A gauge of capital flows on the PBOC’s balance sheet fell by the most since 2003 last month in a sign it’s selling foreign currency, while the yuan’s reference rate set daily by policy makers is at its strongest-ever level compared with the market price. Chinese Premier Li Keqiang said today the nation would implement measures to manage the economy more effectively and boost competition.
“Everyone thought the movie would never end, and suddenly it ended, so everyone is hurrying to leave,” Kevin Lai, an economist at Daiwa Capital Markets in Hong Kong, said by phone on Jan. 22. “The authorities need to think of a way to keep the audience in the theater” as the economy slows, he said.
China amassed a world-leading $4 trillion of foreign-exchange reserves by mid-2014 as exports surged and capital flowed in, attracted by a currency that strengthened for four consecutive years. Now that the yuan’s gains are faltering, the PBOC is trying to prevent its declines from turning into a rout that could deter investment just as the economy suffers its slowest growth in 24 years.

Is Texas doing the California Flounder?

Texas factory activity was flat in January, according to business executives responding to the Texas Manufacturing Outlook Survey. The production index, a key measure of state manufacturing conditions, came in at 0.7, indicating output was essentially unchanged from December.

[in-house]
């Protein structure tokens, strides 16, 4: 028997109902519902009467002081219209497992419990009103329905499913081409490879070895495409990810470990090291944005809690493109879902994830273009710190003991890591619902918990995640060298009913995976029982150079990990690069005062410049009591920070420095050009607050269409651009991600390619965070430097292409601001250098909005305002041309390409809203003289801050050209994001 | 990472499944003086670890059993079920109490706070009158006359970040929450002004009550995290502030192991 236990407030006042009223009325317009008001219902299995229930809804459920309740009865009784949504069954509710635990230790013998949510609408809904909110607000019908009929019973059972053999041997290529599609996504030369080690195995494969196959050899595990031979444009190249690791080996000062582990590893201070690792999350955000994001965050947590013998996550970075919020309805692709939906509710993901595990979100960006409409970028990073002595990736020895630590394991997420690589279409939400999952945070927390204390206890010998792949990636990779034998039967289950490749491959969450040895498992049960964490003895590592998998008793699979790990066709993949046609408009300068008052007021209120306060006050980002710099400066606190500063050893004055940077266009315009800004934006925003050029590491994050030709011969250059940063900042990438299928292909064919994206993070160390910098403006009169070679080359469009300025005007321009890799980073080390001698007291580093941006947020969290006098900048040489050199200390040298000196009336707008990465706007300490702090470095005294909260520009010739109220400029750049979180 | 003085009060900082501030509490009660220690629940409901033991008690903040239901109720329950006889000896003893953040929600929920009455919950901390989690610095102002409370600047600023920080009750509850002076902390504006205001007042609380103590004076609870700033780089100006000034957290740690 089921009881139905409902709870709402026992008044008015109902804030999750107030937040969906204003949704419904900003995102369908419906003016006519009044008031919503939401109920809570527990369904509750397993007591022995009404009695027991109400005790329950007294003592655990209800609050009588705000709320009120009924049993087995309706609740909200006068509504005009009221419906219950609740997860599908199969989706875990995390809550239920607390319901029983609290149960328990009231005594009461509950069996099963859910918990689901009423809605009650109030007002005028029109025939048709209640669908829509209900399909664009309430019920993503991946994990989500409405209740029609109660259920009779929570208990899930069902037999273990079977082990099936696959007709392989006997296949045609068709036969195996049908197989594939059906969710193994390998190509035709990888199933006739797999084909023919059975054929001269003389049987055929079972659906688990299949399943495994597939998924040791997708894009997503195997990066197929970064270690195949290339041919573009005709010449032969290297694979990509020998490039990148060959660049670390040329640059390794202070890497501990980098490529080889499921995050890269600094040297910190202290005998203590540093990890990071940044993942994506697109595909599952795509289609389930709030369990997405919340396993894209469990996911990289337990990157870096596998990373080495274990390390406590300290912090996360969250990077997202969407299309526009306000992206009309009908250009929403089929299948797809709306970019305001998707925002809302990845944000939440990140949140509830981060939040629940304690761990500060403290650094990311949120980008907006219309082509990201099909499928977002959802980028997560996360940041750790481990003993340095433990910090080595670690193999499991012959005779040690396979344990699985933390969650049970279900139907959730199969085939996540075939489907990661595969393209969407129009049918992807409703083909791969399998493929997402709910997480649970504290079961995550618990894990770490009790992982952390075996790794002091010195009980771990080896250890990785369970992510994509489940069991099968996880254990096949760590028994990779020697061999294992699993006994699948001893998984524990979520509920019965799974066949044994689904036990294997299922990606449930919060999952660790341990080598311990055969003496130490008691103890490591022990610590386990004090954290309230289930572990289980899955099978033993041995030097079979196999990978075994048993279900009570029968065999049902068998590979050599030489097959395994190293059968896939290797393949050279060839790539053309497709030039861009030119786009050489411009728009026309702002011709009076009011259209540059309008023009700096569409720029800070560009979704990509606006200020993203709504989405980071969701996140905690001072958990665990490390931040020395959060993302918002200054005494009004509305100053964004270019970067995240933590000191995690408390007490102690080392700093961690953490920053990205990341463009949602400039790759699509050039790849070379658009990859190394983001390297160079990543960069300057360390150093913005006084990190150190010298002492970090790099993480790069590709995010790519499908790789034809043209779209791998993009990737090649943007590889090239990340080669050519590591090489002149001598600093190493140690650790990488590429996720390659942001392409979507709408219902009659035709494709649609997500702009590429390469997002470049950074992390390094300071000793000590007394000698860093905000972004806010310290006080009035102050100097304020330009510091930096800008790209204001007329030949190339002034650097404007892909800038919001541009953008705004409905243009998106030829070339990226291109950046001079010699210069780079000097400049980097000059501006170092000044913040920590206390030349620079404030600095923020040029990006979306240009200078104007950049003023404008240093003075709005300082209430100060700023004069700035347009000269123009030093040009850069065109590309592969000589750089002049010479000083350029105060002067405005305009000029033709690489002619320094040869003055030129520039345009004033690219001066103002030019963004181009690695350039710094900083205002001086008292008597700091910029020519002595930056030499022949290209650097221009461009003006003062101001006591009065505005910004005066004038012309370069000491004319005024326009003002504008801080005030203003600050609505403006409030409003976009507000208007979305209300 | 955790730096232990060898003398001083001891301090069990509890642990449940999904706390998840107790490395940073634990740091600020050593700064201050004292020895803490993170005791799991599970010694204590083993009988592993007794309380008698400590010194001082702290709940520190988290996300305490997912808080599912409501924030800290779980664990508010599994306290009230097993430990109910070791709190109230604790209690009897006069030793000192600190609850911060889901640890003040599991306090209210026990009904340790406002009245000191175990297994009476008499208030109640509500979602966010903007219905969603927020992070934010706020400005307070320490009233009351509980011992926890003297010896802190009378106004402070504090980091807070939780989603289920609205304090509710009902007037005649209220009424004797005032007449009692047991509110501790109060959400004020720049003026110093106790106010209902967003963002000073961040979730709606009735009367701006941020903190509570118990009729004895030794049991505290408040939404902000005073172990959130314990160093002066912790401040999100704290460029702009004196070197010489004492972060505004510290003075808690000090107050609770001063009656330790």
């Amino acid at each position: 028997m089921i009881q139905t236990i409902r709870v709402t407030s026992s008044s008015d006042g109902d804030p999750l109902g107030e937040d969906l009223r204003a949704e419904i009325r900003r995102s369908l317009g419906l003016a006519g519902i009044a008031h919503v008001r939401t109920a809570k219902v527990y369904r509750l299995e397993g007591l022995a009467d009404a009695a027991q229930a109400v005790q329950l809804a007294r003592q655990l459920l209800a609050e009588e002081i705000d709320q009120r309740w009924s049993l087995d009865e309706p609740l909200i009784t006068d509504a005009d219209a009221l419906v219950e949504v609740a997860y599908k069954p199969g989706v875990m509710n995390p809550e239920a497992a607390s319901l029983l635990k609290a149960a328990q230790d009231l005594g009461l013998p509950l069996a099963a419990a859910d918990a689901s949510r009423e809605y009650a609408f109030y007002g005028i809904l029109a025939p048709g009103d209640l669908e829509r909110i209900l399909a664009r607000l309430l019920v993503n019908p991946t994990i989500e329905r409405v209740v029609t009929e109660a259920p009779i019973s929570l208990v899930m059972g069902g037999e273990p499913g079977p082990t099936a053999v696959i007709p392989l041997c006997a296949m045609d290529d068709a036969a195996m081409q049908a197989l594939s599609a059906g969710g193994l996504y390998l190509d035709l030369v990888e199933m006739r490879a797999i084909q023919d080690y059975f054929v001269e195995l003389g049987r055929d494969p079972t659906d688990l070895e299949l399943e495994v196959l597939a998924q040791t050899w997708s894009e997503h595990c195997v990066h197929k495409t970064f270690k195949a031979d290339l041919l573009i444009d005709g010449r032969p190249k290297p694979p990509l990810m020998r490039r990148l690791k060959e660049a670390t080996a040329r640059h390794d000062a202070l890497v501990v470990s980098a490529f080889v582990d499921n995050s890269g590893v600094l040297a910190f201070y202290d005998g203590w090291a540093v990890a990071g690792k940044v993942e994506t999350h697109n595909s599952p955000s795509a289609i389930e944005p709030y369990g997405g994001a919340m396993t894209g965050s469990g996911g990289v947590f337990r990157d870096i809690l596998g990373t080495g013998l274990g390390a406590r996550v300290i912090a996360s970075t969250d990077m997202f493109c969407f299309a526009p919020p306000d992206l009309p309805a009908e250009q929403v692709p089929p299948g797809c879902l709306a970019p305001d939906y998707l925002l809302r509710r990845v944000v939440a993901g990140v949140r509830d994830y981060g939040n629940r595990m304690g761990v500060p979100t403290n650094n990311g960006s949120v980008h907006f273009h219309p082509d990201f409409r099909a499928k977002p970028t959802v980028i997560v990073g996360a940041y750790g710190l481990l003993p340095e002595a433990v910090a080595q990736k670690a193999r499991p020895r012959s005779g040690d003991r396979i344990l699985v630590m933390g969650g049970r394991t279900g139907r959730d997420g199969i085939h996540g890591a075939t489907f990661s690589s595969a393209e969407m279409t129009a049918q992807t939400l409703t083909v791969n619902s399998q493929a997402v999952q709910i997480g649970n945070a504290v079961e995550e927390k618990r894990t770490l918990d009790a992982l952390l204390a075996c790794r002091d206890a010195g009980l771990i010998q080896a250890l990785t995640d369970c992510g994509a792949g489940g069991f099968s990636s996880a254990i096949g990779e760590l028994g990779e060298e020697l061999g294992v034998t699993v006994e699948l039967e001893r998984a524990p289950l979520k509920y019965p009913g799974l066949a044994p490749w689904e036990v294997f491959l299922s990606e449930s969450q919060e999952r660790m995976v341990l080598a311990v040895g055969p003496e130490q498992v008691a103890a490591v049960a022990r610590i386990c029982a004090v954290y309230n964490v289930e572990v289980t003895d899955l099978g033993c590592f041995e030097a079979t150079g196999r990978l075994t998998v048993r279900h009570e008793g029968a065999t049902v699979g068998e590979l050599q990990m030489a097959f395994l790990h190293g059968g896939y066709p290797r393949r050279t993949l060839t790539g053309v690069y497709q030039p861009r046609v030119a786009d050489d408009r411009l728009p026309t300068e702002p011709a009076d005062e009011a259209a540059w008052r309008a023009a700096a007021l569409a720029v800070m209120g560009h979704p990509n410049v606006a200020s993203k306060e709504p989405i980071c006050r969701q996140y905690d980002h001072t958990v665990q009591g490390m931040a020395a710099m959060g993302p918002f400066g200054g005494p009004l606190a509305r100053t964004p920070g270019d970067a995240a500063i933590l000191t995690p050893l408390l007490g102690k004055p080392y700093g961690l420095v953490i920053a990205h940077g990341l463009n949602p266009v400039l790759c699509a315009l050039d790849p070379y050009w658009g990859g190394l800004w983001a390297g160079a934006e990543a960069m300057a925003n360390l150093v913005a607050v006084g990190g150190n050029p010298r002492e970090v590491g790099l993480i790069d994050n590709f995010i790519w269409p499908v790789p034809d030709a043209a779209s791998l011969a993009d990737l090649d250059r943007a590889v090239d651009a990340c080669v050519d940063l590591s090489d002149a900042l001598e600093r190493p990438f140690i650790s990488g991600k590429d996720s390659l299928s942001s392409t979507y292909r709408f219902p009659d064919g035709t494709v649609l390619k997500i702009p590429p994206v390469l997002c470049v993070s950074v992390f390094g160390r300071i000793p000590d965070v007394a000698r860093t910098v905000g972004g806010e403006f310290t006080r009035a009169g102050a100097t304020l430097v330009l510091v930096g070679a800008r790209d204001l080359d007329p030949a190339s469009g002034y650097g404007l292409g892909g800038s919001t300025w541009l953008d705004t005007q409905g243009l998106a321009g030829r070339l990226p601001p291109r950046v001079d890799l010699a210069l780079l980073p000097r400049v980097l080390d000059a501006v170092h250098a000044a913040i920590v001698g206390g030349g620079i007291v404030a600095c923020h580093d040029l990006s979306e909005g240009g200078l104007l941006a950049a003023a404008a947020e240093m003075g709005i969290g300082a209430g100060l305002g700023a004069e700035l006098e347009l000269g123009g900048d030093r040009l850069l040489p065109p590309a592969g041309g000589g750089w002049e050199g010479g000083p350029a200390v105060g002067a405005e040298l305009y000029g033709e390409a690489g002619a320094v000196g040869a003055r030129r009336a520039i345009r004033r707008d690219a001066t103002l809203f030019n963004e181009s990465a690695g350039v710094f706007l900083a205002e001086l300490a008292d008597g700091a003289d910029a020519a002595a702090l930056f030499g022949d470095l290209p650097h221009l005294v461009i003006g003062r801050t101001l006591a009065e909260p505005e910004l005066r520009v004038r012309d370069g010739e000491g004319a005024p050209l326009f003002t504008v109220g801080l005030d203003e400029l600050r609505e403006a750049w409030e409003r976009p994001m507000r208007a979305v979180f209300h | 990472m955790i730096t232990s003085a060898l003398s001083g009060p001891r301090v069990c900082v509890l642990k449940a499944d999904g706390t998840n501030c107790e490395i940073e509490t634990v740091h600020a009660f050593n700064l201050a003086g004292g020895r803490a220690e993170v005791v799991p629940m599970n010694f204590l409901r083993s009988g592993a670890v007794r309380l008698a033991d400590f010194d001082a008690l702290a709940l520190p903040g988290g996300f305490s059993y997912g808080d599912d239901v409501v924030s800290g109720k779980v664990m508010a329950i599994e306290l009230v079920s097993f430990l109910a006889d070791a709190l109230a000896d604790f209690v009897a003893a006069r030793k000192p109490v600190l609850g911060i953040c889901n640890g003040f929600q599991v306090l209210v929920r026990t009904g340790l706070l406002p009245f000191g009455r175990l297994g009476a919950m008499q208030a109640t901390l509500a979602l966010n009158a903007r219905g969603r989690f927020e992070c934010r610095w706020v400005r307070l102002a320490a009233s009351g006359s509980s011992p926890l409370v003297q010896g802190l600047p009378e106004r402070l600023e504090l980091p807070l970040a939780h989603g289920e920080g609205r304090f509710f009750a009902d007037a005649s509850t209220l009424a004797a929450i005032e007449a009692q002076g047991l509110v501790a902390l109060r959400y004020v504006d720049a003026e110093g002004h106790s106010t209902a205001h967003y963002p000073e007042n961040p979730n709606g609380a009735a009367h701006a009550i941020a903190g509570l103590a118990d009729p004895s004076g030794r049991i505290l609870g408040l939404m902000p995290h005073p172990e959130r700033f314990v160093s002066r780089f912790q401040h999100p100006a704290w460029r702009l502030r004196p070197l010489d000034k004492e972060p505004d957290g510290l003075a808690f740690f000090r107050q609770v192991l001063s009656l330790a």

Other survey measures also reflected sluggish activity during the month. The capacity utilization index fell to 5.1, its lowest reading in five months. The shipments index plunged from 20.8 to 6, due to a much higher share of respondents noting a decline in shipments in January than in December. The new orders index moved down from 2.7 to -7.7, registering its first negative reading since April 2013.

Perceptions of broader business conditions worsened this month, with both the general business activity index and the company outlook index dropping below zero for the first time in 20 months. The general business activity index dropped to -4.4, and the company outlook index fell 13 points, coming in at -3.8.
Read more at http://www.calculatedriskblog.com/2015/01/dallas-fed-texas-manufacturing-activity.html#v2kTFcB0ZdrQOYJo.99

Mr. Tsipras of the Syriza party has a problem

See the two pics? Can you spot the difference? One is the winter style in Greece, the other is the winter style in Germany.  Germans are not in a spring mood Mr. Club Med, and they hold your foreign aid.